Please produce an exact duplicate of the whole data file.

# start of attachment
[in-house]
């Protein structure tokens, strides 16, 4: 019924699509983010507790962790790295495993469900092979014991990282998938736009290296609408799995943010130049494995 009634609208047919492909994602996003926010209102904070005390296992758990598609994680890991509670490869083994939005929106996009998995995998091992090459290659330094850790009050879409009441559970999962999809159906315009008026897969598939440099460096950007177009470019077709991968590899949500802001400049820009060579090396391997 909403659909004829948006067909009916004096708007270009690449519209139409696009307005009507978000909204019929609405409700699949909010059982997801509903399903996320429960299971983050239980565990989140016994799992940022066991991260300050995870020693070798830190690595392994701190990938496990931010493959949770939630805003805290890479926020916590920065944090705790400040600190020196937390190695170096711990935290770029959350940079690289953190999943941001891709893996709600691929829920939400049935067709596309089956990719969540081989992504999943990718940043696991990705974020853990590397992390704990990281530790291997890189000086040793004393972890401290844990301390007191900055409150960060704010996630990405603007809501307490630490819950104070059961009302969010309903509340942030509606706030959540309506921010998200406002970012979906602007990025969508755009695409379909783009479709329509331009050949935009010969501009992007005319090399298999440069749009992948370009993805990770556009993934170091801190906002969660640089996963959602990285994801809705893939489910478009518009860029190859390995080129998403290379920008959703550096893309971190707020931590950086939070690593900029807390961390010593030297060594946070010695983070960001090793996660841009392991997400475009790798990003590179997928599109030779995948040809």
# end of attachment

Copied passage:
[in-house]
């Protein structure tokens, strides 16, 4: 019924699509983010507790962790790295495993469900092979014991990282998938736009290296609408799995943010130049494995 009634609208047919492909994602996003926010209102904070005390296992758990598609994680890991509670490869083994939005929106996009998995995998091992090459290659330094850790009050879409009441559970999962999809159906315009008026897969598939440099460096950007177009470019077709991968590899949500802001400049820009060579090396391997 909403659909004829948006067909009916004096708007270009690449519209139409696009307005009507978000909204019929609405409700699949909010059982997801509903399903996320429960299971983050239980565990989140016994799992940022066991991260300050995870020693070798830190690595392994701190990938496990931010493959949770939630805003805290890479926020916590920065944090705790400040600190020196937390190695170096711990935290770029959350940079690289953190999943941001891709893996709600691929829920939400049935067709596309089956990719969540081989992504999943990718940043696991990705974020853990590397992390704990990281530790291997890189000086040793004393972890401290844990301390007191900055409150960060704010996630990405603007809501307490630490819950104070059961009302969010309903509340942030509606706030959540309506921010998200406002970012979906602007990025969508755009695409379909783009479709329509331009050949935009010969501009992007005319090399298999440069749009992948370009993805990770556009993934170091801190906002969660640089996963959602990285994801809705893939489910478009518009860029190859390995080129998403290379920008959703550096893309971190707020931590950086939070690593900029807390961390010593030297060594946070010695983070960001090793996660841009392991997400475009790798990003590179997928599109030779995948040809």